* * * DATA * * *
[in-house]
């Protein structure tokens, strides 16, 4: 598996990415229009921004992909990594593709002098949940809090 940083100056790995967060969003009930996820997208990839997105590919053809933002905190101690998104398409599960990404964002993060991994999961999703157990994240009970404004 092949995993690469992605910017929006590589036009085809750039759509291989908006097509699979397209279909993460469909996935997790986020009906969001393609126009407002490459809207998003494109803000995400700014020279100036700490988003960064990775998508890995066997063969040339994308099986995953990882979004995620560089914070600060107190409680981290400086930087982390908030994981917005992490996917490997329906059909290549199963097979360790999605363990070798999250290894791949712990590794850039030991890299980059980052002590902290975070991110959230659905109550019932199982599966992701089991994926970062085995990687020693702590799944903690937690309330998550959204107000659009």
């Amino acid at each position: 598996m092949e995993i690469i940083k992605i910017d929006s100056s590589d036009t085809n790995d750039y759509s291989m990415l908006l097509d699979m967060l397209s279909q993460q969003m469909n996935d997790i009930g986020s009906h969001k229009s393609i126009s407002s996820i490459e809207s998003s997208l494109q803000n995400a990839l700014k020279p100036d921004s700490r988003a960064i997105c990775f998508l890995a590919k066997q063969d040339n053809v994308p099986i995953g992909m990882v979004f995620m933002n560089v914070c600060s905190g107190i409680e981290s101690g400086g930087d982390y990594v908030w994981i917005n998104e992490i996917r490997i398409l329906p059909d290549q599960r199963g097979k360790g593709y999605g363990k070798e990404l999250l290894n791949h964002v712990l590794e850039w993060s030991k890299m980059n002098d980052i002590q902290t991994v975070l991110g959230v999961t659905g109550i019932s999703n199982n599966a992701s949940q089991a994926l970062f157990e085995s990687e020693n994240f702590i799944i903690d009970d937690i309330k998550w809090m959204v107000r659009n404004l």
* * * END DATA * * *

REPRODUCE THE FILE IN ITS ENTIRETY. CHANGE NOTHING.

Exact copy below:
[in-house]
């Protein structure tokens, strides 16, 4: 598996990415229009921004992909990594593709002098949940809090 940083100056790995967060969003009930996820997208990839997105590919053809933002905190101690998104398409599960990404964002993060991994999961999703157990994240009970404004 092949995993690469992605910017929006590589036009085809750039759509291989908006097509699979397209279909993460469909996935997790986020009906969001393609126009407002490459809207998003494109803000995400700014020279100036700490988003960064990775998508890995066997063969040339994308099986995953990882979004995620560089914070600060107190409680981290400086930087982390908030994981917005992490996917490997329906059909290549199963097979360790999605363990070798999250290894791949712990590794850039030991890299980059980052002590902290975070991110959230659905109550019932199982599966992701089991994926970062085995990687020693702590799944903690937690309330998550959204107000659009």
């Amino acid at each position: 598996m092949e995993i690469i940083k992605i910017d929006s100056s590589d036009t085809n790995d750039y759509s291989m990415l908006l097509d699979m967060l397209s279909q993460q969003m469909n996935d997790i009930g986020s009906h969001k229009s393609i126009s407002s996820i490459e809207s998003s997208l494109q803000n995400a990839l700014k020279p100036d921004s700490r988003a960064i997105c990775f998508l890995a590919k066997q063969d040339n053809v994308p099986i995953g992909m990882v979004f995620m933002n560089v914070c600060s905190g107190i409680e981290s101690g400086g930087d982390y990594v908030w994981i917005n998104e992490i996917r490997i398409l329906p059909d290549q599960r199963g097979k360790g593709y999605g363990k070798e990404l999250l290894n791949h964002v712990l590794e850039w993060s030991k890299m980059n002098d980052i002590q902290t991994v975070l991110g959230v999961t659905g109550i019932s999703n199982n599966a992701s949940q089991a994926l970062f157990e085995s990687e020693n994240f702590i799944i903690d009970d937690i309330k998550w809090m959204v107000r659009n404004l």